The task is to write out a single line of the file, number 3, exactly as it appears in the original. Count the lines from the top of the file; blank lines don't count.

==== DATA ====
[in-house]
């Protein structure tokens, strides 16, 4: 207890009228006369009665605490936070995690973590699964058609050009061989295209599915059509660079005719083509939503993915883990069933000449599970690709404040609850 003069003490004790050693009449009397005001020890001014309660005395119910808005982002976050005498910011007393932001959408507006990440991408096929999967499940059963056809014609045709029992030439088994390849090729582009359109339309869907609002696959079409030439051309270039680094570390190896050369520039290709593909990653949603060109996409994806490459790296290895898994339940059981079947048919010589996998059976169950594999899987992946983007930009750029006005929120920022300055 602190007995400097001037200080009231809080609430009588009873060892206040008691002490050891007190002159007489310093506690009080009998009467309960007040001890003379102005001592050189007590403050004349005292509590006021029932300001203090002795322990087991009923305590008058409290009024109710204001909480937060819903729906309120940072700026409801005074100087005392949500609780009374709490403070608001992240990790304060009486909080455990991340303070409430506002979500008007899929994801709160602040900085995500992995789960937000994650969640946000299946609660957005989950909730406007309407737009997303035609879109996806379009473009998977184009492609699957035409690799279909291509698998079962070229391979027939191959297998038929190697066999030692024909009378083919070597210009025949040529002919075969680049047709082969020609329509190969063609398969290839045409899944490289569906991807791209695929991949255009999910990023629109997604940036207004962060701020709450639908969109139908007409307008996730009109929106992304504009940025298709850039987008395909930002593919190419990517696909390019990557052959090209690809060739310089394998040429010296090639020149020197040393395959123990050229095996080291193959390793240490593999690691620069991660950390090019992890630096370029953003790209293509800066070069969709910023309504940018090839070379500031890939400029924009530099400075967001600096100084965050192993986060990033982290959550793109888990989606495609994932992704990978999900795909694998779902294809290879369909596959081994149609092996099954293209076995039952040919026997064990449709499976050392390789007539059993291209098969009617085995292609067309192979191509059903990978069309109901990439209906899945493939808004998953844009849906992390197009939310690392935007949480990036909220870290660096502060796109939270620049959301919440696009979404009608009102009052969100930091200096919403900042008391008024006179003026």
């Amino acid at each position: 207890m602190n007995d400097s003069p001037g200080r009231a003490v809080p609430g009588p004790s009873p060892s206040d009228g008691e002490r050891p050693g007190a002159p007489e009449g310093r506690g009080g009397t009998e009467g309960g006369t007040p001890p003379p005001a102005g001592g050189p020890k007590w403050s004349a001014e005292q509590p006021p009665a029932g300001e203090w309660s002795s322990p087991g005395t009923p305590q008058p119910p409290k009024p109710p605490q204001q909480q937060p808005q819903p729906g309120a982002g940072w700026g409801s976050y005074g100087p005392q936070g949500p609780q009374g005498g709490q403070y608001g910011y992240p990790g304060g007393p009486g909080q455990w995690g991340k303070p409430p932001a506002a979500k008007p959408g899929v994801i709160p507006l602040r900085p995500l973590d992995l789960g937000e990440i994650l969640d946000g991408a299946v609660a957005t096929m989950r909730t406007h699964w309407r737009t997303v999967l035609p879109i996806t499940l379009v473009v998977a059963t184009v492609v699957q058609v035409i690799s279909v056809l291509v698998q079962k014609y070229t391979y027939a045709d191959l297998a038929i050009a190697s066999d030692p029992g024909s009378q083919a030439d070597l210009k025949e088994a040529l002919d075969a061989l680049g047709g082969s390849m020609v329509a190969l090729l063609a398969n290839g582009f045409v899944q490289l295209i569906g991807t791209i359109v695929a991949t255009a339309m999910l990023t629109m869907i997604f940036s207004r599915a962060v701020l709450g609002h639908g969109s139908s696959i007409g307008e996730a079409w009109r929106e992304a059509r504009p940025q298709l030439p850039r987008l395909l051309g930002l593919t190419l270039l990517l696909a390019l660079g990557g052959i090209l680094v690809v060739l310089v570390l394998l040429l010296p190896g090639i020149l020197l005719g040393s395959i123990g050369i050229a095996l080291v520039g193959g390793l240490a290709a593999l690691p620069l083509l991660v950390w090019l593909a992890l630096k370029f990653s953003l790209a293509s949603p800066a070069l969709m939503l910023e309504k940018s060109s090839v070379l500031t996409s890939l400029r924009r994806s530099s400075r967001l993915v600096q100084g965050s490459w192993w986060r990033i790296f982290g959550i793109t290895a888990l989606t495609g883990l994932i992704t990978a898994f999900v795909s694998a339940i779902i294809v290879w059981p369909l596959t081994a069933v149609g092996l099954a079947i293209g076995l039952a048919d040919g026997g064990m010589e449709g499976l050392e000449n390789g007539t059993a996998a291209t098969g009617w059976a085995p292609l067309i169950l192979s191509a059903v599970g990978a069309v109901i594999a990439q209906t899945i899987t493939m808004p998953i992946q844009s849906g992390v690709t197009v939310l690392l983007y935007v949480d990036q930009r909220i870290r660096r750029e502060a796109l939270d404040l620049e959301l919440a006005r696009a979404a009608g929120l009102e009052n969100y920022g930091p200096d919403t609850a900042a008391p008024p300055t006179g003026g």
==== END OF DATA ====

């Amino acid at each position: 207890m602190n007995d400097s003069p001037g200080r009231a003490v809080p609430g009588p004790s009873p060892s206040d009228g008691e002490r050891p050693g007190a002159p007489e009449g310093r506690g009080g009397t009998e009467g309960g006369t007040p001890p003379p005001a102005g001592g050189p020890k007590w403050s004349a001014e005292q509590p006021p009665a029932g300001e203090w309660s002795s322990p087991g005395t009923p305590q008058p119910p409290k009024p109710p605490q204001q909480q937060p808005q819903p729906g309120a982002g940072w700026g409801s976050y005074g100087p005392q936070g949500p609780q009374g005498g709490q403070y608001g910011y992240p990790g304060g007393p009486g909080q455990w995690g991340k303070p409430p932001a506002a979500k008007p959408g899929v994801i709160p507006l602040r900085p995500l973590d992995l789960g937000e990440i994650l969640d946000g991408a299946v609660a957005t096929m989950r909730t406007h699964w309407r737009t997303v999967l035609p879109i996806t499940l379009v473009v998977a059963t184009v492609v699957q058609v035409i690799s279909v056809l291509v698998q079962k014609y070229t391979y027939a045709d191959l297998a038929i050009a190697s066999d030692p029992g024909s009378q083919a030439d070597l210009k025949e088994a040529l002919d075969a061989l680049g047709g082969s390849m020609v329509a190969l090729l063609a398969n290839g582009f045409v899944q490289l295209i569906g991807t791209i359109v695929a991949t255009a339309m999910l990023t629109m869907i997604f940036s207004r599915a962060v701020l709450g609002h639908g969109s139908s696959i007409g307008e996730a079409w009109r929106e992304a059509r504009p940025q298709l030439p850039r987008l395909l051309g930002l593919t190419l270039l990517l696909a390019l660079g990557g052959i090209l680094v690809v060739l310089v570390l394998l040429l010296p190896g090639i020149l020197l005719g040393s395959i123990g050369i050229a095996l080291v520039g193959g390793l240490a290709a593999l690691p620069l083509l991660v950390w090019l593909a992890l630096k370029f990653s953003l790209a293509s949603p800066a070069l969709m939503l910023e309504k940018s060109s090839v070379l500031t996409s890939l400029r924009r994806s530099s400075r967001l993915v600096q100084g965050s490459w192993w986060r990033i790296f982290g959550i793109t290895a888990l989606t495609g883990l994932i992704t990978a898994f999900v795909s694998a339940i779902i294809v290879w059981p369909l596959t081994a069933v149609g092996l099954a079947i293209g076995l039952a048919d040919g026997g064990m010589e449709g499976l050392e000449n390789g007539t059993a996998a291209t098969g009617w059976a085995p292609l067309i169950l192979s191509a059903v599970g990978a069309v109901i594999a990439q209906t899945i899987t493939m808004p998953i992946q844009s849906g992390v690709t197009v939310l690392l983007y935007v949480d990036q930009r909220i870290r660096r750029e502060a796109l939270d404040l620049e959301l919440a006005r696009a979404a009608g929120l009102e009052n969100y920022g930091p200096d919403t609850a900042a008391p008024p300055t006179g003026g």